Healthy Eating on a Budget – Covid 19 and Beyond
Being able to eat healthily on a budget is a great skill for anyone to have. Making the most of your food and getting value for money always beneficial. At Food Vale, we want everyone to have access to healthy food and eat nutritious meals, whether on a tight budget or not. We’ve created a handy ‘Healthy Eating on a Budget’ guide to help people in the Vale make the most of their food.
If you feel you are developing symptoms of Covid-19, batch cooking some meals before you become too unwell can save you money and make it easier to eat nutritious meals to aid your recovery. Things like soups or stews can be cheap and simple to make, very nutritious and easy to re-heat and eat at a later date.
Cooking from scratch is a great way to save on your shopping bill, as well as being healthier than eating pre-made ready meals. Check out our recipe page for ideas. Also, the Change4Life website (https://www.nhs.uk/change4life/recipes) and the One You Easy Meals app have lots of cheap healthy recipes to try.
If you or your family enjoy a snack, swapping unhealthy snacks for healthy ones can save money. An apple or banana are cheaper than a bar of chocolate or packet of crisps. Vegetables are generally cheap too, such as carrots that you could chop into matchsticks and dunk into a homemade dip.
Eating less meat can save you a considerable amount of money when shopping.
Reducing the amount of meat you use in your meals and bulking them out with vegetables is an easy way to eat less meat. Using half the mince you’d normally use in a lasagna and adding some carrots and mushrooms is a good way to bulk out the meal (and also increase your vegetable intake).
Replacing meat with plant-based proteins, like beans or lentils, in your meals is another simple way to reduce the amount of meat you buy and eat. For example, you could make a curry using chickpeas instead of chicken.
If plant based proteins aren’t for you, buying cheaper cuts of meat can still save you money. Braising steak, chicken thighs, shin or shoulder cuts are often a lot cheaper. They may need a little more time cooking but taste just as good as the more expensive cuts of meat.
Planning your weekly shop beforehand can reduce your shopping bill. See what food items you already have in your store cupboards and fridge and plan meals around these ingredients. Most store cupboard ingredients are versatile and can be used for multiple recipes (e.g. tinned tomatoes can be used to make a chilli, pasta Bolognese, stew or curry). Make a shopping list so you only buy what you need.
Planning your weekly shop not only saves you money but also helps you spend less time in the shop. Making a list in sections (e.g. fruit and veg, frozen food, baked items) means you only visit the aisles you need to.
Going shopping on your own can save you money too as you won’t be persuaded by you partner, children, parents or friends to buy things you don’t need.
Don’t go shopping when hungry as this can lead to unhealthy impulse buying, like crisps and biscuits.
Bulk buying is a good way to reduce your shopping bill. The larger the amount you buy the cheaper per unit it is. Next time you’re shopping have a look at the price per kilo of various food items – such as rice, potatoes or peas. If you arrange to bulk buy certain food items with a group of friends, family and/or neighbours you can all benefit by sharing them out equally amongst yourselves.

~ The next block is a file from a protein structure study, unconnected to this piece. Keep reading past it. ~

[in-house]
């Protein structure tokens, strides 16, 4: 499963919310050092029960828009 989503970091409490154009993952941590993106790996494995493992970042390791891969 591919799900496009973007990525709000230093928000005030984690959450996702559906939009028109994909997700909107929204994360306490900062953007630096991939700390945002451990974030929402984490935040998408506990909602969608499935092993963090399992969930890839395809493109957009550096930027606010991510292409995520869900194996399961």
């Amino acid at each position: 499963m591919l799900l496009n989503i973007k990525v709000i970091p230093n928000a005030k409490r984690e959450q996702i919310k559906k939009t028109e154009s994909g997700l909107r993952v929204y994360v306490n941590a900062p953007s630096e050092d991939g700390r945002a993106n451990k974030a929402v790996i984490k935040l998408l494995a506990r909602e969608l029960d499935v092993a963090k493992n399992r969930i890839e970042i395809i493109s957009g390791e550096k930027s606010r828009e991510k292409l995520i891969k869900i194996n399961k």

Shopping around can also save money. Your local butcher or greengrocer are often cheaper than the supermarkets and sell items individually so you only buy what you need – saving you money and reducing food waste. Different supermarkets also sell food at different prices, so if you have a variety of supermarkets near you visit each one to get the cheapest deals.
Buying tinned or frozen food instead of fresh food is another way to save money when shopping. They are usually cheaper, last longer and just as nutritious as fresh food. When buying tinned fish go for the ones in fresh water rather than in oil or brine. Purchase tinned fruit in their own juice instead of in syrup.
Usually between 7pm and 9pm supermarkets reduce the prices of food that is ‘going off’. If you can pop in during these times you may find you save money on the food you need for the week.
Doing your shopping online may make it cheaper as you’ll be less likely to buy items that you don’t need. You can also see how much you’re spending before you need to pay. ‘Click and Collect’ services are usually free (or have a small nominal fee of £1 – £2) and can save you time and money by not needing to go into the shop.
Choosing cheaper alternatives is a good way to save on your shopping. Most supermarkets have their own brand and value brand food ranges. These are usually cheaper and taste just as good (if not better) than the more well known brands. Also, most own brand foods have less salt, fat and sugar in them so are healthier too.
Loose fruit and vegetables are usually cheaper than ones that are pre-packaged.
If you can, stock up on store cupboard ingredients you regularly use when they are on offer. This can save you money in the long run.
Making the most of your left over food is a great way to save money (and stop wasting it). The Love Food Hate Waste website (https://www.lovefoodhatewaste.com/) has lots of useful tips and recipes for your leftovers. An average family of 4 can save around £60 a month by simply reducing their food waste.
Food that’s gone past its ‘best before’ date can still be eaten, as this is just a guide. ‘Best before’ means that the quality or taste of the food may not be as good past that date. You’ll need to check that it’s still edible before eating (i.e. no mould, not soft or going watery). The ‘use by’ date is the date you need to stick too. Food eaten past this date can make you ill. You can freeze food on its ‘use by’ date, if you’re not going to use it that day.